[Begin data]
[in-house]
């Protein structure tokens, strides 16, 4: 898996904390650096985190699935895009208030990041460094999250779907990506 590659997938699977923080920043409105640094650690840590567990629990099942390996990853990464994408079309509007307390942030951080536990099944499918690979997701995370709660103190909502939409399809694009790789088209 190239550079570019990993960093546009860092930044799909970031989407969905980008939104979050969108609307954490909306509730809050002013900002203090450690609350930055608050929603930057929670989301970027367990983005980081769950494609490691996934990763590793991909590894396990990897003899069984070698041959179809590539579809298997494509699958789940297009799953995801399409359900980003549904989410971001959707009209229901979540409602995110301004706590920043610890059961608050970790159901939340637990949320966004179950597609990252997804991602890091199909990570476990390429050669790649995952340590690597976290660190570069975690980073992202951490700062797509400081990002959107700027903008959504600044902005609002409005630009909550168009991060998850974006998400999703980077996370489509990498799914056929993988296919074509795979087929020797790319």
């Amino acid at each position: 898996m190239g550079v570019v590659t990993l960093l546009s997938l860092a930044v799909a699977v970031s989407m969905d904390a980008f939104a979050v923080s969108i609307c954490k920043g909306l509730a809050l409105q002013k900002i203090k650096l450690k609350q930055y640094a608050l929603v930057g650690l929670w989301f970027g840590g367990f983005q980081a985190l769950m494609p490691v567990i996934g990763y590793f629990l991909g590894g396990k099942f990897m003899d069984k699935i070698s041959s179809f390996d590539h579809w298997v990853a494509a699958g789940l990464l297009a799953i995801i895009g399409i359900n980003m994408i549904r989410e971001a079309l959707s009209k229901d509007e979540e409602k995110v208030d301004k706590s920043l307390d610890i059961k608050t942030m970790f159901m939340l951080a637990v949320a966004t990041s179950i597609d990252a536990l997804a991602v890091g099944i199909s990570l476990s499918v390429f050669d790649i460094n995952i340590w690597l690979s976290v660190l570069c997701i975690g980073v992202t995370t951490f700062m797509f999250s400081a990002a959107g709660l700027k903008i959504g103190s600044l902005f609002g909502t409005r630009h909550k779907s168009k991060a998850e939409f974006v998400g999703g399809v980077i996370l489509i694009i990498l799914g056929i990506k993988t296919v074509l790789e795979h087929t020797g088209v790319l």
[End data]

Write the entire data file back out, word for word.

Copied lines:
[in-house]
């Protein structure tokens, strides 16, 4: 898996904390650096985190699935895009208030990041460094999250779907990506 590659997938699977923080920043409105640094650690840590567990629990099942390996990853990464994408079309509007307390942030951080536990099944499918690979997701995370709660103190909502939409399809694009790789088209 190239550079570019990993960093546009860092930044799909970031989407969905980008939104979050969108609307954490909306509730809050002013900002203090450690609350930055608050929603930057929670989301970027367990983005980081769950494609490691996934990763590793991909590894396990990897003899069984070698041959179809590539579809298997494509699958789940297009799953995801399409359900980003549904989410971001959707009209229901979540409602995110301004706590920043610890059961608050970790159901939340637990949320966004179950597609990252997804991602890091199909990570476990390429050669790649995952340590690597976290660190570069975690980073992202951490700062797509400081990002959107700027903008959504600044902005609002409005630009909550168009991060998850974006998400999703980077996370489509990498799914056929993988296919074509795979087929020797790319």
């Amino acid at each position: 898996m190239g550079v570019v590659t990993l960093l546009s997938l860092a930044v799909a699977v970031s989407m969905d904390a980008f939104a979050v923080s969108i609307c954490k920043g909306l509730a809050l409105q002013k900002i203090k650096l450690k609350q930055y640094a608050l929603v930057g650690l929670w989301f970027g840590g367990f983005q980081a985190l769950m494609p490691v567990i996934g990763y590793f629990l991909g590894g396990k099942f990897m003899d069984k699935i070698s041959s179809f390996d590539h579809w298997v990853a494509a699958g789940l990464l297009a799953i995801i895009g399409i359900n980003m994408i549904r989410e971001a079309l959707s009209k229901d509007e979540e409602k995110v208030d301004k706590s920043l307390d610890i059961k608050t942030m970790f159901m939340l951080a637990v949320a966004t990041s179950i597609d990252a536990l997804a991602v890091g099944i199909s990570l476990s499918v390429f050669d790649i460094n995952i340590w690597l690979s976290v660190l570069c997701i975690g980073v992202t995370t951490f700062m797509f999250s400081a990002a959107g709660l700027k903008i959504g103190s600044l902005f609002g909502t409005r630009h909550k779907s168009k991060a998850e939409f974006v998400g999703g399809v980077i996370l489509i694009i990498l799914g056929i990506k993988t296919v074509l790789e795979h087929t020797g088209v790319l």